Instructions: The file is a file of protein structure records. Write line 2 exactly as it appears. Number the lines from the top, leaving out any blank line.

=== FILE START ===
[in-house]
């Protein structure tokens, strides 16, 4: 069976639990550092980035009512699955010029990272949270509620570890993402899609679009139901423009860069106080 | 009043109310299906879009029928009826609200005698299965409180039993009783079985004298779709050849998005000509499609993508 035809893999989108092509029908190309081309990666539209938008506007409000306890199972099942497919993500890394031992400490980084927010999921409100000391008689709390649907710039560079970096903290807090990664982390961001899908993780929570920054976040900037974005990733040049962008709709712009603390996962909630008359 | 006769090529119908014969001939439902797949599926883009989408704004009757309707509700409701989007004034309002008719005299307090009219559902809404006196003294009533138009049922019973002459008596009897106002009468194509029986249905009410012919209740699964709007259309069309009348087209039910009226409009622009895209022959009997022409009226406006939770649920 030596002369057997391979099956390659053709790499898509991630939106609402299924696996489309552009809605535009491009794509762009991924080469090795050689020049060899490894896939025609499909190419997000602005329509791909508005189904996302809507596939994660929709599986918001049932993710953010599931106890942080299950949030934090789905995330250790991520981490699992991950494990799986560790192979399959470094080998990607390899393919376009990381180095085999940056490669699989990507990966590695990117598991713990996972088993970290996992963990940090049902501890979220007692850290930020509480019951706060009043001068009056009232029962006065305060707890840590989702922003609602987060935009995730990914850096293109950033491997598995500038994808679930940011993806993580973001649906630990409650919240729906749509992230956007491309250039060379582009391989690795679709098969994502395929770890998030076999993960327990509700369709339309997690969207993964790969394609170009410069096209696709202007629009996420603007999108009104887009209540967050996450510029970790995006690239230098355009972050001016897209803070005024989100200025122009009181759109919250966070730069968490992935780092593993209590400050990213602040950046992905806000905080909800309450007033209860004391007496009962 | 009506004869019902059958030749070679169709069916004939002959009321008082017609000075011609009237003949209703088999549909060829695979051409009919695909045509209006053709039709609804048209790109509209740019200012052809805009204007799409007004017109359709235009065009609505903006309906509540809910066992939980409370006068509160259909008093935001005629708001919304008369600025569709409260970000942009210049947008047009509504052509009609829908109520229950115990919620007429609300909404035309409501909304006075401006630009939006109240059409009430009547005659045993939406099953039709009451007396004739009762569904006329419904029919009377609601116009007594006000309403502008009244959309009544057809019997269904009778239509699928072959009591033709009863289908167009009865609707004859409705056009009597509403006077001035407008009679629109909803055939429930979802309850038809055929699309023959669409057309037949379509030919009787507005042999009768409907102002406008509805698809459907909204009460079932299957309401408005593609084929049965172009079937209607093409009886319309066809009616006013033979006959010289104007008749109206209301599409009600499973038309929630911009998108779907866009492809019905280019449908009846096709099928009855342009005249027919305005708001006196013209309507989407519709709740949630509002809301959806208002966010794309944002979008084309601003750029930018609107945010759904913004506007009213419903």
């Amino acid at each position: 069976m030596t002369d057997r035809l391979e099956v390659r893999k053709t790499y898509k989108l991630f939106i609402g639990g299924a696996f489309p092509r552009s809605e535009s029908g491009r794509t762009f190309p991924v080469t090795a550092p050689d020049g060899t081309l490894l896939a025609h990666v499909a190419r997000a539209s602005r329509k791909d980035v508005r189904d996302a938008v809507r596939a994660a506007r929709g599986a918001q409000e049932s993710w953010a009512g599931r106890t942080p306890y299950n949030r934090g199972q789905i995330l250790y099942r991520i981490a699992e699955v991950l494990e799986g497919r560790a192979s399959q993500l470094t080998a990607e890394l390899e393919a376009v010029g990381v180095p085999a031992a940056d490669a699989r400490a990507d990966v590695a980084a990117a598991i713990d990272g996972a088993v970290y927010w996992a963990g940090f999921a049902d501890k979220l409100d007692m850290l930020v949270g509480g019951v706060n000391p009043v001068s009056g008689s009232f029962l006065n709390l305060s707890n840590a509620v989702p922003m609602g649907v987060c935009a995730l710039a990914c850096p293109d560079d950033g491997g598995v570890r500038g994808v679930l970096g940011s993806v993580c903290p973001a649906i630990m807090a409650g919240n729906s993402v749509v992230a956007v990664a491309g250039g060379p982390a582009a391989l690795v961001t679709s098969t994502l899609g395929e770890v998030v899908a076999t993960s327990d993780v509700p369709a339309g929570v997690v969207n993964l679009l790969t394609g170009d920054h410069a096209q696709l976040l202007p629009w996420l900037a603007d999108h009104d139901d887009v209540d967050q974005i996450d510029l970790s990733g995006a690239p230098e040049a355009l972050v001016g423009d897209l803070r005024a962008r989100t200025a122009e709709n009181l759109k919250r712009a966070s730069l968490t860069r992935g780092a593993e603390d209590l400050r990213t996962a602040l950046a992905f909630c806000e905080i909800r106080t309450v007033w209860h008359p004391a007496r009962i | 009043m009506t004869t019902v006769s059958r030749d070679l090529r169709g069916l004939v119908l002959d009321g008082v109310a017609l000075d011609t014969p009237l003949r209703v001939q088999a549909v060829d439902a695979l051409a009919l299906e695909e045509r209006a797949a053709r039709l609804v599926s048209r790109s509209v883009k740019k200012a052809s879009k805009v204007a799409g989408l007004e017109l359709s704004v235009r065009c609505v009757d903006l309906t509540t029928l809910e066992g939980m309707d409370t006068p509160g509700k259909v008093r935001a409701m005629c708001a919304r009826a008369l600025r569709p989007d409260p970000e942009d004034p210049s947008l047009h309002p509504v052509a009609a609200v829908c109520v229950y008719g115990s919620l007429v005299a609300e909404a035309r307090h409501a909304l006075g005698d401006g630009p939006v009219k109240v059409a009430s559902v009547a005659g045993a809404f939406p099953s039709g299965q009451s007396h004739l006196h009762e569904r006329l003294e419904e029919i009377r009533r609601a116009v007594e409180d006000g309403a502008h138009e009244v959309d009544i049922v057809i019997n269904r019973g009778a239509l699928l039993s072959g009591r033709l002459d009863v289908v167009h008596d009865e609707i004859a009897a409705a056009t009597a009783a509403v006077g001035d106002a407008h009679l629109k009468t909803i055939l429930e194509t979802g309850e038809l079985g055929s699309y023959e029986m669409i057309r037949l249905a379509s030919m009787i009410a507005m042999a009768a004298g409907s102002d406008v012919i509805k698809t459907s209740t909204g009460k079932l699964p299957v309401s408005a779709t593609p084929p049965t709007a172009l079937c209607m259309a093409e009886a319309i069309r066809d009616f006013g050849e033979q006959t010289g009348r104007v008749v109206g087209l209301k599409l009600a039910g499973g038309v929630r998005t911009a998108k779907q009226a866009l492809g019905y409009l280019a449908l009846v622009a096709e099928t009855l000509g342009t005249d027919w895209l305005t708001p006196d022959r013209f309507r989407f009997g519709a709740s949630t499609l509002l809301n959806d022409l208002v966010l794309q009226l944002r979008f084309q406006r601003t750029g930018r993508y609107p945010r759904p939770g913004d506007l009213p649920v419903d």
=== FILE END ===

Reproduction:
């Protein structure tokens, strides 16, 4: 069976639990550092980035009512699955010029990272949270509620570890993402899609679009139901423009860069106080 | 009043109310299906879009029928009826609200005698299965409180039993009783079985004298779709050849998005000509499609993508 035809893999989108092509029908190309081309990666539209938008506007409000306890199972099942497919993500890394031992400490980084927010999921409100000391008689709390649907710039560079970096903290807090990664982390961001899908993780929570920054976040900037974005990733040049962008709709712009603390996962909630008359 | 006769090529119908014969001939439902797949599926883009989408704004009757309707509700409701989007004034309002008719005299307090009219559902809404006196003294009533138009049922019973002459008596009897106002009468194509029986249905009410012919209740699964709007259309069309009348087209039910009226409009622009895209022959009997022409009226406006939770649920 030596002369057997391979099956390659053709790499898509991630939106609402299924696996489309552009809605535009491009794509762009991924080469090795050689020049060899490894896939025609499909190419997000602005329509791909508005189904996302809507596939994660929709599986918001049932993710953010599931106890942080299950949030934090789905995330250790991520981490699992991950494990799986560790192979399959470094080998990607390899393919376009990381180095085999940056490669699989990507990966590695990117598991713990996972088993970290996992963990940090049902501890979220007692850290930020509480019951706060009043001068009056009232029962006065305060707890840590989702922003609602987060935009995730990914850096293109950033491997598995500038994808679930940011993806993580973001649906630990409650919240729906749509992230956007491309250039060379582009391989690795679709098969994502395929770890998030076999993960327990509700369709339309997690969207993964790969394609170009410069096209696709202007629009996420603007999108009104887009209540967050996450510029970790995006690239230098355009972050001016897209803070005024989100200025122009009181759109919250966070730069968490992935780092593993209590400050990213602040950046992905806000905080909800309450007033209860004391007496009962 | 009506004869019902059958030749070679169709069916004939002959009321008082017609000075011609009237003949209703088999549909060829695979051409009919695909045509209006053709039709609804048209790109509209740019200012052809805009204007799409007004017109359709235009065009609505903006309906509540809910066992939980409370006068509160259909008093935001005629708001919304008369600025569709409260970000942009210049947008047009509504052509009609829908109520229950115990919620007429609300909404035309409501909304006075401006630009939006109240059409009430009547005659045993939406099953039709009451007396004739009762569904006329419904029919009377609601116009007594006000309403502008009244959309009544057809019997269904009778239509699928072959009591033709009863289908167009009865609707004859409705056009009597509403006077001035407008009679629109909803055939429930979802309850038809055929699309023959669409057309037949379509030919009787507005042999009768409907102002406008509805698809459907909204009460079932299957309401408005593609084929049965172009079937209607093409009886319309066809009616006013033979006959010289104007008749109206209301599409009600499973038309929630911009998108779907866009492809019905280019449908009846096709099928009855342009005249027919305005708001006196013209309507989407519709709740949630509002809301959806208002966010794309944002979008084309601003750029930018609107945010759904913004506007009213419903």